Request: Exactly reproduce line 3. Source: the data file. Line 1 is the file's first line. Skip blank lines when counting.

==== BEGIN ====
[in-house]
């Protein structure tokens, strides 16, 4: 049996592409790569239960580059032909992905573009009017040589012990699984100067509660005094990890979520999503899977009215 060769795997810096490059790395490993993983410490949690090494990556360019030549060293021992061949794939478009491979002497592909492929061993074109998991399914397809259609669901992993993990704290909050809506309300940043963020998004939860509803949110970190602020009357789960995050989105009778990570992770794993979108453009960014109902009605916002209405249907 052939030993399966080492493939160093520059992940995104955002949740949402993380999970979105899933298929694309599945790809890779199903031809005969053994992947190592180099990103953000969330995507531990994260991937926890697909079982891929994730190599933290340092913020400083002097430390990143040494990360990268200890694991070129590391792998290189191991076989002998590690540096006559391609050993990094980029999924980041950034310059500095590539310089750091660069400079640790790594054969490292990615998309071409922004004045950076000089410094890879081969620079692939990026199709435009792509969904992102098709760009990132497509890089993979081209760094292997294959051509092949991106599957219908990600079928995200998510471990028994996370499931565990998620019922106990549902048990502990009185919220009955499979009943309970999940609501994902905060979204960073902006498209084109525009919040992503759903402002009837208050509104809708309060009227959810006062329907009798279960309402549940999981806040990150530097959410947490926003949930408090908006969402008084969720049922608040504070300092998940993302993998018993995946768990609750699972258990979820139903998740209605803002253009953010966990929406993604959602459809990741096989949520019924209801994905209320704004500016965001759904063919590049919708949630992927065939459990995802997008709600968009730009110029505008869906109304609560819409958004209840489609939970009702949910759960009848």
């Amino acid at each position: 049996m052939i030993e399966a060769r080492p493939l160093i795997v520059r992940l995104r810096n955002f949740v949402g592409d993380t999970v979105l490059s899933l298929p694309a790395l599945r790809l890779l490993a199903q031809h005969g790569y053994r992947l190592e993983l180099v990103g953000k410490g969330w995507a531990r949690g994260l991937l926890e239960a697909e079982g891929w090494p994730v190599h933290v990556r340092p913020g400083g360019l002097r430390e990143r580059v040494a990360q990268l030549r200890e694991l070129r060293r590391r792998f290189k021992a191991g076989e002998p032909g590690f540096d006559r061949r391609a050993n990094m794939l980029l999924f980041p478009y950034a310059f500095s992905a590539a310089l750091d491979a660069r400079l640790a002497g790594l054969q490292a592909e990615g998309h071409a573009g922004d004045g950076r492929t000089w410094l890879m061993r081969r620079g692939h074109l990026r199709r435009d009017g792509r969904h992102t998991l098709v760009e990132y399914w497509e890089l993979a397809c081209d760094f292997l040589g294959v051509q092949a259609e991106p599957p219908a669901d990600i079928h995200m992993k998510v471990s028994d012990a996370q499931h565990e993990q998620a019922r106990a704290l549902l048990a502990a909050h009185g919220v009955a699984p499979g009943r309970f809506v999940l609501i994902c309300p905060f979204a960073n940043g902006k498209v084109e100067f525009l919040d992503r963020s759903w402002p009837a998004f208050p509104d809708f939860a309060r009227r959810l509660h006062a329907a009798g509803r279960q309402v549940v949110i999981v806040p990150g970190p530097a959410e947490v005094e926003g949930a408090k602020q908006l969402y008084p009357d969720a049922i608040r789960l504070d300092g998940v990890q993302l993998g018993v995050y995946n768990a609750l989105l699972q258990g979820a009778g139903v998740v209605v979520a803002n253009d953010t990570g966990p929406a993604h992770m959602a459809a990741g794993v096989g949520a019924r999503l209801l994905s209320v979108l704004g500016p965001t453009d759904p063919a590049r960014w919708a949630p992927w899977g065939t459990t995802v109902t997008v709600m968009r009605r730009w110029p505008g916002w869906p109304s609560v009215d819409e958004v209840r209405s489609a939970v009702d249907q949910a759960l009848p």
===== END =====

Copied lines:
């Amino acid at each position: 049996m052939i030993e399966a060769r080492p493939l160093i795997v520059r992940l995104r810096n955002f949740v949402g592409d993380t999970v979105l490059s899933l298929p694309a790395l599945r790809l890779l490993a199903q031809h005969g790569y053994r992947l190592e993983l180099v990103g953000k410490g969330w995507a531990r949690g994260l991937l926890e239960a697909e079982g891929w090494p994730v190599h933290v990556r340092p913020g400083g360019l002097r430390e990143r580059v040494a990360q990268l030549r200890e694991l070129r060293r590391r792998f290189k021992a191991g076989e002998p032909g590690f540096d006559r061949r391609a050993n990094m794939l980029l999924f980041p478009y950034a310059f500095s992905a590539a310089l750091d491979a660069r400079l640790a002497g790594l054969q490292a592909e990615g998309h071409a573009g922004d004045g950076r492929t000089w410094l890879m061993r081969r620079g692939h074109l990026r199709r435009d009017g792509r969904h992102t998991l098709v760009e990132y399914w497509e890089l993979a397809c081209d760094f292997l040589g294959v051509q092949a259609e991106p599957p219908a669901d990600i079928h995200m992993k998510v471990s028994d012990a996370q499931h565990e993990q998620a019922r106990a704290l549902l048990a502990a909050h009185g919220v009955a699984p499979g009943r309970f809506v999940l609501i994902c309300p905060f979204a960073n940043g902006k498209v084109e100067f525009l919040d992503r963020s759903w402002p009837a998004f208050p509104d809708f939860a309060r009227r959810l509660h006062a329907a009798g509803r279960q309402v549940v949110i999981v806040p990150g970190p530097a959410e947490v005094e926003g949930a408090k602020q908006l969402y008084p009357d969720a049922i608040r789960l504070d300092g998940v990890q993302l993998g018993v995050y995946n768990a609750l989105l699972q258990g979820a009778g139903v998740v209605v979520a803002n253009d953010t990570g966990p929406a993604h992770m959602a459809a990741g794993v096989g949520a019924r999503l209801l994905s209320v979108l704004g500016p965001t453009d759904p063919a590049r960014w919708a949630p992927w899977g065939t459990t995802v109902t997008v709600m968009r009605r730009w110029p505008g916002w869906p109304s609560v009215d819409e958004v209840r209405s489609a939970v009702d249907q949910a759960l009848p």